What are the tax implications of working abroad?

28 November 2022


International Tax Planning

Working abroad has never been easier. From remote workers taking advantage of more flexibility to business owners exploring new markets, all you need today is a laptop and an internet connection and you can set up your office anywhere. It’s no surprise therefore that nearly three in five employees plan to work abroad this year. However, earning overseas can also bring complications, especially when it comes to the tax implications of working abroad.

Craig Elliott explains how working abroad can affect the company and the individual involved when it comes to tax, payroll and company structure, as well as how you can mitigate these issues to help your business function anywhere.


What is working abroad?

In our modern, flexible business culture, we’re used to our definition of ‘work’ being more malleable. While answering a few official emails on your phone while lying on the beach on holiday could be considered working, the definitions for tax purposes are more specific.

The most important factor in this is tax residency. At its most basic level, if you has been another country for longer than 183 days, this may result in being considered a tax resident in that other country. In this scenario the employee will be liable for tax in the country where they have established tax residency, as well as local requirements such as social security (national insurance). Furthermore, this may raise tax implications for the employer depending on the nature of the work undertaken in that country.


Why does managing the tax implications of working abroad matter?

When working abroad, the key issue is that if you physically carry out revenue-generating duties overseas then, subject to protection under a double taxation agreement, the country where those duties are performed will seek to claim tax revenue on that income.

For the individual, this can lead to potentially being taxed twice, or paying tax at a less advantageous rate. For the employer, meanwhile, this creates extra work in the payroll process, especially if the employee is working between both countries. Employers need to then manage two tax processes based on the percentage of taxable time and income spent in each tax jurisdiction, managing multiple tax years, which can lead to cash flow issues, and ensuring compliance on a wider geographic scale.


Tax implications for employees

One of the curiosities of foreign tax is that it can be easier to become liable for overseas tax than it is to stop paying tax in your home country. Like many countries, the UK generally taxes its residents on their worldwide income. If you plan to be outside of the UK for less than a complete tax year, then you will usually remain tax resident. However, it only takes over six months to risk becoming a tax resident in another country, meaning that in the absence of a double tax agreement, you will have to manage tax in both places.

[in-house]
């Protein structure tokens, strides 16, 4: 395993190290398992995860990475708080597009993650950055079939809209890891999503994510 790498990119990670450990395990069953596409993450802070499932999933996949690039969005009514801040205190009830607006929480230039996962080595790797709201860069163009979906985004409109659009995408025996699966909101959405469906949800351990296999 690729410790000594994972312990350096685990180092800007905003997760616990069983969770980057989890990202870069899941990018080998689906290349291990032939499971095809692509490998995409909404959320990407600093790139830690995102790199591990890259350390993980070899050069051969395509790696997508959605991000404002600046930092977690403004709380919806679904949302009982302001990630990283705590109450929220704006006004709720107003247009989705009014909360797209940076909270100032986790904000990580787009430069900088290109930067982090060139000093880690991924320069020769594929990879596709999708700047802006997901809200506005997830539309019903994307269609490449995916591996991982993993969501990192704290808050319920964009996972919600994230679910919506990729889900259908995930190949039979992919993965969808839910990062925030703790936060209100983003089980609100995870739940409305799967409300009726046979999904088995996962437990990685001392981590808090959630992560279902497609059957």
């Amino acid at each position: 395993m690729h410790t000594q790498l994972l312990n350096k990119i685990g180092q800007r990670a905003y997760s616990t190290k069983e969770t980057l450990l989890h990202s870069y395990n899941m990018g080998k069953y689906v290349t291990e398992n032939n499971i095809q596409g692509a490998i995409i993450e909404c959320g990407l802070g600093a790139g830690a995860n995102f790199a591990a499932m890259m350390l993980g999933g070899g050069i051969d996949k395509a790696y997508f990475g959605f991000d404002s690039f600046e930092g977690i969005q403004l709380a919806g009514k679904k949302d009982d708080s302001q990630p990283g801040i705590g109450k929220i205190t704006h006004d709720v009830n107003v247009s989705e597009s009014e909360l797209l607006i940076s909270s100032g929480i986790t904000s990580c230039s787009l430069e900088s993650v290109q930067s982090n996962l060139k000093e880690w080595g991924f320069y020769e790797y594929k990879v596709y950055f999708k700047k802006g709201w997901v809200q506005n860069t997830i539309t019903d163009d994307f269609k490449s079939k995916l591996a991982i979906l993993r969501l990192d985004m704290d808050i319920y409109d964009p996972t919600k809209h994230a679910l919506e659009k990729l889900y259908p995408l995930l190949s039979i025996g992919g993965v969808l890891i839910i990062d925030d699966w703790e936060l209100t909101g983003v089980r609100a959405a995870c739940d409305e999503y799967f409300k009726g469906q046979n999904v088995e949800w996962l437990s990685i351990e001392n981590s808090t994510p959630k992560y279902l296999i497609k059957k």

In these circumstances, We first have to determine the country of tax residence, and generally, worldwide income will be taxable there. However, the country where the activities are performed may also have taxing rights meaning the employee will likely need to file a foreign tax return. If there is a double tax agreement, it is likely that a credit for the foreign tax will be allowable in the country of residence under the terms of the treaty, and a similar unilateral relief may be available for UK residents who have spent some time working abroad is a country with which the UK does not have a double tax treaty. Generally, the higher liability will be payable.


Tax implications for businesses

One of the key issues for employers is to what extent an employee working abroad could mean that the business becomes liable to corporation tax (or a foreign equivalent) in that country. This comes down to whether the activity amounts to a ‘permanent establishment’ in that country.

This also applies to business owners traveling abroad to generate local business. Even if the situation is as simple as a home office set up in a foreign country, revenue generated could be subject to tax in that locality.

The issue is whether this set up is a temporary or a permanent one - while the global pandemic has led to recommendations for countries to be more lenient in how they define permanent establishments, given the larger numbers of workers contributing from countries other than that in which their employer is established, these arrangements can vary according to country and the type of tax involved.


Managing your international presence with Haines Watts


Remote work isn’t going anywhere, and the ability to hire anywhere in the world is a huge boon for employers looking to find the best talent. This means that employers will increasingly have to grapple with an international approach to tax and compliance. The rules around these issues are complex and highly variable. Without the right processes, businesses can risk losing hours of time managing their payroll, as well as potential compliance failures.

Our team at Haines Watts have helped hundreds of businesses grow beyond their original borders, building workflows and providing advice to keep tax efficient, compliant and smart.


Get in touch with us to find out how you can manage the tax implications of working abroad with ease.